Although Cambron’s team is the first to assess specific characteristics of massage that may affect blood pressure, they point out this study had its own limitations. As noted previously, the independent data were gleaned from the students’ subjective self-report. The automated cuff, while sufficient to measure change, was not calibrated for validity, and use of a manual reading would be preferable in the future. The issue of a potential pain response with trigger point and sports massage increasing blood pressure is one that needs further exploration. The team cites a study by Delaney et al. (2002) in which trigger point therapy effected a decrease in blood pressure of healthy subjects. However, they point out the massage provided to the subjects included a type of stroking that may have stimulated the carotid sinus and caused the reduction in blood pressure. “Future studies on blood pressure changes in massage may include a survey question on pain felt during the massage in order to determine if this is the factor associated with blood pressure increase,” the team writes.12
The Take-Home Message
As with many studies, at the conclusion we have as many questions as answers, and that’s a good thing. What we learn leads to further exploration. “Larger studies are needed in which the treatment groups are better defined with only one form of massage per group and with more seasoned massage therapists performing the therapy,” Cambron says. With the increasing incidence of hypertension as our population ages, this will be an important area of work. Chances are one-third of a therapist’s clients may walk in with hypertension, whether the therapist is aware of it or not. While the therapist may think her massage will attenuate the problem, it could have the opposite effect. “The main take-home message of this study,” Cambron says, “is that different forms of massage have different effects on clients’ bodies. Therefore, therapists need to be aware of each client’s response during and after massage.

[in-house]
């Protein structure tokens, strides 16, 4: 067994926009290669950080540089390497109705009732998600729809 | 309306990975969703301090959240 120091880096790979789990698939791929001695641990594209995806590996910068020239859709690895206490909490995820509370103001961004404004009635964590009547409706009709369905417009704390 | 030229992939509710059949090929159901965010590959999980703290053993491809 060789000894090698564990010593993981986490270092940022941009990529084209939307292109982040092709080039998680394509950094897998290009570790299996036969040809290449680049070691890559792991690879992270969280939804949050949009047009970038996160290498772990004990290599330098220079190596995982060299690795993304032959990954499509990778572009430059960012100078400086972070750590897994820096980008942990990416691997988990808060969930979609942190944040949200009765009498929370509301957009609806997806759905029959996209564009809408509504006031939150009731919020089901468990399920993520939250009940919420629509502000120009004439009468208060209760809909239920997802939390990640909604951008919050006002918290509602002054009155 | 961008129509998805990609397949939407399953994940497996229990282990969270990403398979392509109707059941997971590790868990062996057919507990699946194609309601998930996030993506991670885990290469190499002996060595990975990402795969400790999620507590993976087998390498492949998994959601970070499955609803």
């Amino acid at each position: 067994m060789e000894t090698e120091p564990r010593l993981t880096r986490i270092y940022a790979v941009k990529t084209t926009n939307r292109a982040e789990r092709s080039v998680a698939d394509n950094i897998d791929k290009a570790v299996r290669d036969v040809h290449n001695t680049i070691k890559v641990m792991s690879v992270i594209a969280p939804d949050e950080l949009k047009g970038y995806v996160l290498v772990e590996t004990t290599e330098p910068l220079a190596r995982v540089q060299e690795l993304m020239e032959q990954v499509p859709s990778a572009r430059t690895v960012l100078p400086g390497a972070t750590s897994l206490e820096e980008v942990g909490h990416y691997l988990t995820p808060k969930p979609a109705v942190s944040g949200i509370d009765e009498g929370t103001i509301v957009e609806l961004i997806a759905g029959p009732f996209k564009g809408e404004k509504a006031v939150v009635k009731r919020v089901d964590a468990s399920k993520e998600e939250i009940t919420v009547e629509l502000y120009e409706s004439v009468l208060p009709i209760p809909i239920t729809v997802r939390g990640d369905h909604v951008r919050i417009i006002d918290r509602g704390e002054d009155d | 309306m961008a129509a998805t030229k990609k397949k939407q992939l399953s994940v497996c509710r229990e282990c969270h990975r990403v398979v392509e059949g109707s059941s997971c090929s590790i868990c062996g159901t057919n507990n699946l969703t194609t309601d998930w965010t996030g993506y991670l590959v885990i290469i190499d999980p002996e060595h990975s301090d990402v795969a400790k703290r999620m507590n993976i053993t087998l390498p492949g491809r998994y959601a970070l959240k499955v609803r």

“Massage affects the body in many different ways, and we are not yet aware of all the physiological changes that occur,” Cambron says. “Massage research is at a very exciting point, with investigators making frequent new discoveries.” Cambron is an enthusiastic researcher and no doubt will continue to contribute to our knowledge. But she has one more take-home message for therapists working daily in the field.
“Massage therapists are gaining momentum in the area of research, and therapists are educating themselves on how to read and understand the research literature,” Cambron says. “One area of research in which all therapists can be involved is case reports. A case report or case study is an informational discussion of a client who had an unusual presentation to the therapist or who had an amazing outcome due to the massage provided. Case reports are one of the best ways for the therapists in the field to share new information with other healthcare providers, and these reports allow researchers to know what is happening out in the field so we can move forward with larger studies.”
1. CDC National Center for Disease Statistics, “Hypertension.” www.cdc.gov/nchs/fastats/hyprtens.htm (accessed November 2006).
2. J. A. Cambron, J. Dexheimer, and P. Coe, “Changes in blood pressure after various forms of therapeutic massage: a preliminary study,” Journal of Alternative and Complementary Medicine 12, no. 1 (Jan–Feb 2006): 66.
3. Ibid., 66–67.
5. Ibid., 69.
6. Ibid., 68–69.
7. Ibid., 68.
9. Ibid., 67.
10. Ibid., 66.
11. C.M. Olney, “The effect of therapeutic back massage in hypertensive persons: a preliminary
study,” Biological Research for Nursing 7, no. 2 (2005): 98–105.
12. Cambron, 69.